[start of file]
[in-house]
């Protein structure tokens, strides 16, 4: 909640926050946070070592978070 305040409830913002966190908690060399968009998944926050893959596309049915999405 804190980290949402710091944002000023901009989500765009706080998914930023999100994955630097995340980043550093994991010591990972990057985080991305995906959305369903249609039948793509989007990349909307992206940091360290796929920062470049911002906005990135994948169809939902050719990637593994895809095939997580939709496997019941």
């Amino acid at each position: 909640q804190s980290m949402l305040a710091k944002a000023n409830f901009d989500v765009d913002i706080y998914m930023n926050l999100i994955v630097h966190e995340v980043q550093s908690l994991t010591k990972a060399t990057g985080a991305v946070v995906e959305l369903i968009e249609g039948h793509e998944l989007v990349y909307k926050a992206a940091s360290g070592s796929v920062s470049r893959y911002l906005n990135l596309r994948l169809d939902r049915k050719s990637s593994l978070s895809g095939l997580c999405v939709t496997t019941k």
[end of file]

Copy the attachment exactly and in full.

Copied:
[in-house]
């Protein structure tokens, strides 16, 4: 909640926050946070070592978070 305040409830913002966190908690060399968009998944926050893959596309049915999405 804190980290949402710091944002000023901009989500765009706080998914930023999100994955630097995340980043550093994991010591990972990057985080991305995906959305369903249609039948793509989007990349909307992206940091360290796929920062470049911002906005990135994948169809939902050719990637593994895809095939997580939709496997019941």
């Amino acid at each position: 909640q804190s980290m949402l305040a710091k944002a000023n409830f901009d989500v765009d913002i706080y998914m930023n926050l999100i994955v630097h966190e995340v980043q550093s908690l994991t010591k990972a060399t990057g985080a991305v946070v995906e959305l369903i968009e249609g039948h793509e998944l989007v990349y909307k926050a992206a940091s360290g070592s796929v920062s470049r893959y911002l906005n990135l596309r994948l169809d939902r049915k050719s990637s593994l978070s895809g095939l997580c999405v939709t496997t019941k």